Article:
Designer    Focus 04 Aug 2017

This pioneering research project is encouraging designers to take cues from the natural world

The live office refurbishment will provide environmental and human data as evidence for positive health and wellbeing impacts on office occupants. Launched by BRE (Building Research Establishment), The Biophilic Office project
is a groundbreaking office refurbishment project that
will provide quantified evidence on the benefits of biophilic design on health, well-being and productivity
of office occupants.

The project centres on a 650 sq m 1980s office building on the BRE campus in Watford, which will be refurbished according to biophilic design principles. BRE is partnering with architect and interior designer Oliver Heath, who will lead on the design element of the refurbished building.

A host of founding core partners are involved to bring their industry expertise into the project, including modular flooring manufacturer Interface, living wall system practice Biotecture, paints and coatings manufacturer Akzo Nobel, and skylight brand Coelux among others.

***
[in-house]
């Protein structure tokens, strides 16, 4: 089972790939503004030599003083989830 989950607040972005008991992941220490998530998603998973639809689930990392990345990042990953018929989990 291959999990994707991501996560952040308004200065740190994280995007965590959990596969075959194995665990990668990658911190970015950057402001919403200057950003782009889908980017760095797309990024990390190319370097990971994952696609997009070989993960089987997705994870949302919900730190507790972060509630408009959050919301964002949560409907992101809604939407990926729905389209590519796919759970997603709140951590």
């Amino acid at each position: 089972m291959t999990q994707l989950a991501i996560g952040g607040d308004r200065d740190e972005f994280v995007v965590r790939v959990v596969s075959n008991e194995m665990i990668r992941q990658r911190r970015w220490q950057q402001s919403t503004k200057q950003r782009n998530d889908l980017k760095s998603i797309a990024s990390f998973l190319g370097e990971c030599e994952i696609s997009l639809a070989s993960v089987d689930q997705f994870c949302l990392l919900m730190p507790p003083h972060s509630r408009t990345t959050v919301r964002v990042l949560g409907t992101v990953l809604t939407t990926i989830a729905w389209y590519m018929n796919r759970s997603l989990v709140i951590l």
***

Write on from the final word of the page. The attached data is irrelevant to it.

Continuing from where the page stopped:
Each of the partners will
be using the office and its test facilities in the project
to evaluate their products’ role in promoting the health and well-being of office occupants and for wider biophilic design. Ed Suttie, Research Director at BRE, said: “The project will show how quantified improvements in productivity and wellness can bring rewards for landlords, occupiers, developers and all those concerned with the office and wider built environment.”

“Researchers will carry out a baseline year of pre-refurbishment and a year of post-refurbishment monitoring, evaluating the office environment for daylight, lighting, indoor
air quality, acoustic, thermal and humidity comfort. Office occupants will undergo confidential health evaluations, and sign up to a series of
online questionnaires and surveys. They will also use wearable technology to monitor key health metrics.”

This comprehensive and long-term study is unique
in terms of scale and data capture and aims to provide a foundation for guidance and adoption of measures
in the facilities management and refurbishment sectors
to promote health and well-being in offices. A
design strategy will be developed including tiers of interventions in zones within the office. The products used will also undergo laboratory evaluation to establish whether a health and well-being potential can be quantified at product level.

Some of the findings of 
the research could prove useful in understanding the potential application of some of the products and ideas
in a residential environment as a contributor to wider principles of well-being.